WNBA

Seattle's Breanna Stewart to weather the storm following ruptured Achilles

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Seattle's Breanna Stewart to weather the storm following ruptured Achilles

“M-V-P, M-V-P, M-V-P.”

Chants rung out through EagleBank Arena in Fairfax, Virginia as WNBA basketball superstar Breanna Stewart held the championship trophy for the first time. The Seattle Storm had just completed a three-game sweep of the Washington Mystics in the WNBA Finals to secure their third title in franchise history.

But that was seven months ago.

The reigning league and finals MVP, who spent her WNBA offseason playing for Russia-based Dynamo Kursk, was injured Sunday playing in the EuroLeague Final Four Championship in Sopron, Hungry. Upon returning to the States, Stewart underwent an MRI which confirmed her worst fears.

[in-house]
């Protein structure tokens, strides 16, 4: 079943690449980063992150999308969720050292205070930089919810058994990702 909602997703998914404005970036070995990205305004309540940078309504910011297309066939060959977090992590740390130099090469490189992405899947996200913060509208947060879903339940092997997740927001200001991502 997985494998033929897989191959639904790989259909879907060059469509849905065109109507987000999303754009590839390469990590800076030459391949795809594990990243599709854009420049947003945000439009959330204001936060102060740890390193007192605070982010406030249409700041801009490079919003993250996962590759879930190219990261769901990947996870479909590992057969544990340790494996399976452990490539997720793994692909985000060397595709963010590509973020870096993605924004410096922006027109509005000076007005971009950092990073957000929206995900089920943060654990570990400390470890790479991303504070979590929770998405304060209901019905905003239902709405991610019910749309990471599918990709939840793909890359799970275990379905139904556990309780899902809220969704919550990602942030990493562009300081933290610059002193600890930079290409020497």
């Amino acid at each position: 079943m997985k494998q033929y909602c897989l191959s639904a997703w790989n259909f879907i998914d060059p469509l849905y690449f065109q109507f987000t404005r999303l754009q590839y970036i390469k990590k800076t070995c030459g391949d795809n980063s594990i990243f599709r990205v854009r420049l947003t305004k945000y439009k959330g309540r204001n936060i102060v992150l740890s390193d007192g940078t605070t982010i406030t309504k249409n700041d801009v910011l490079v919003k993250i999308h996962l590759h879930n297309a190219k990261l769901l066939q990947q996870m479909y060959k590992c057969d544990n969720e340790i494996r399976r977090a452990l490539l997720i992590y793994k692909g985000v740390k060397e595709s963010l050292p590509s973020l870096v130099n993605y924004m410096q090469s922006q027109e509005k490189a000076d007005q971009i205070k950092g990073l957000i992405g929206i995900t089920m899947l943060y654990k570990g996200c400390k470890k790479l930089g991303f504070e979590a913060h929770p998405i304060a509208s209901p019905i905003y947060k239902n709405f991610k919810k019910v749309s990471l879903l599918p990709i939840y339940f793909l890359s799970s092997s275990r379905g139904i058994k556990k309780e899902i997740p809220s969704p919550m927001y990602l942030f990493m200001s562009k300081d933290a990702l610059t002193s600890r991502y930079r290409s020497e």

The 24-year-old ruptured her right Achilles tendon and will miss the 2019 WNBA season.

"First off, I just want to thank you for the tremendous amount of love and support I've received over the past few days," Stewart said in her announcement on Twitter. "The situation is still a shock to me. ... This year especially has been amazing and filled with lots of success and as we all know there are highs and lows throughout a career."

This is just another obstacle that I will overcome. I'm thankful that I have so many people in my corner to help me every step of the way. I'm feeling every emotion possible at this point but just know that the bounce back will be real and I'll be back better than ever.

Stewart is expected to make a full recovery following surgery and could return to the court as early as the 2020 WNBA season. Rehabilitation from an Achilles injury takes an estimated nine months to a year.